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07/14/2011

A Year Later, Deepwater Drilling Remains Depressed in the Gulf

(NAHAD HoseCONECTIONS - May 2011)

A year after the Deepwater Horizon explosion and oil spill, the oil and gas industry appears more shaken and recovery from the wider economic impacts more uncertain, according to some experts. Reports show the oil spill had devastating ripple effects on the Gulf States' food and tourism industry and many lost their jobs. Consumer spending and sales taxes likewise decreased.

But the more significant ongoing economic impact of the spill has been the moratorium on deepwater drilling and slow recovery of the oil and gas market, according to Greater New Orleans, Inc., a regional economic development agency. Since the end of the six-month moratorium on new and existing deepwater drilling in October, only a trickle of new permits have been approved, according to the agency. Most deepwater oil drilling is on a holding pattern as environmental regulations are slowing the approval process required for new wells.

"It could be that we never get back to the level we were seeing, which was actually during a recovery period itself," says Eric Smith, associate director of the Tulane Energy Institute, a part of Tulane University in New Orleans, LA. "It will be a double-dip moratorium, if you will."

Ten deepwater permits have been issued since the oil spill, eight of which were already in the process of approval at the time, Smith says. Since February 2011, an average of 1.3 permits were issued each month, which amounts to a 78 percent monthly reduction from the historical monthly average of 5.8 permits per month, according to GNO Inc.

Each exploration plan must meet a site-specific Environmental Assessment (SEA) before approval.

Michael Bromwich, director of the Bureau of Ocean Energy Management, Regulation and Enforcement (BOEMRE), said in a press release: "Permit applications that satisfy our more rigorous safety and environmental standards and that demonstrate the necessary containment capabilities will be approved; those that do not will be rejected. That has been our approach and will continue to be our approach."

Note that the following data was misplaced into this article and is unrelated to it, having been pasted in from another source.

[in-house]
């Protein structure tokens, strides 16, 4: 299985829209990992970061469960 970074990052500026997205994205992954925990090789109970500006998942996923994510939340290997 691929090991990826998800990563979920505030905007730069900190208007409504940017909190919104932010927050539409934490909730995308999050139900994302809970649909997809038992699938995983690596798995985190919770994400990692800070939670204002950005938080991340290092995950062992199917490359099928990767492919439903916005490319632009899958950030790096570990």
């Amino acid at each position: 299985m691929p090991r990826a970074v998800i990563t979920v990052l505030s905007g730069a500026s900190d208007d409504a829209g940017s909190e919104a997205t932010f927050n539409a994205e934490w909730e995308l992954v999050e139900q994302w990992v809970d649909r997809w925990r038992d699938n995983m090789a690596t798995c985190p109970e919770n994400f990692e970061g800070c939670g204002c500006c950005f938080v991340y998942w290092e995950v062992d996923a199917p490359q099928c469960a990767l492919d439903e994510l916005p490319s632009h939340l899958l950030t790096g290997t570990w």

Shallow-water permits have also taken a dive - although not as much as deepwater - by 15 percent, according to the GNO, Inc.'s Gulf Permit Index report in April. A total of 6 shallow-water permits were issued in the last three months.

Other factors are contributing to the slow approval of permits including a greater desire to drill onshore, which is more cost-effective for businesses, Smith says. In addition, he says BOEMRE would benefit from additional congressional funding to help hire qualified employees to process permits.

The moratorium and slow recovery has been a blow to the Gulf States and especially Louisiana, where 88 percent of the United States' offshore drilling rigs are near, according to a GNO three-part study titled "A Study of the Economic Impact of the Deepwater Horizon Oil Spill." Louisiana's businesses and workforce took the brunt of the effects.

 "The Deepwater Horizon Oil Spill was disastrous for our region, initially impacting our fisheries and then expanding to impact oil service companies and other small businesses, many family-owned and -operated," says Robin Barnes, executive vice president of GNO, Inc., in a press release. "This study intends to communicate the diverse and far-reaching effects of the moratoria on our region."

Impacts were far-reaching. The incident hurt businesses directly and indirectly related, such as equipment suppliers. The study cited R&D Enterprises as one such example. The company, which provides equipment to drilling rigs, had no revenue in January and reported it could barely retain its employees.

"We have absolutely no work and no revenue; however, our costs have not changed," said Leslie Bertucci, owner of R&D Enterprises, in a press release. "We still have all our employees, because we really don't want to lay anyone off."

Some reports say that 20 percent of oil rig jobs were lost temporarily, and up to 12,000 jobs were lost in the Gulf, although others say the resulting oil cleanup and demand for repair has caused a slight increase in coastal business.

The study shows that many companies were able to restructure their business plans and utilize savings in order to retain employees. However, regional businesses will eventually be forced to begin significant layoffs unless BOEMRE issues more permits and drilling becomes consistent, according to GNO.

Smith does not see any change in the slow recovery period for offshore drilling until 2012 when there's a presidential election. His advice is for companies to focus on selling to companies elsewhere.

 "If they have hose equipment that works with the (oil) developments onshore, that would be a place to spend some effort," Smith says. And the rest of the world, including West Africa, Brazil and southeast Asia, did not shut down deepwater drilling, he says, providing additional opportunities for growth.


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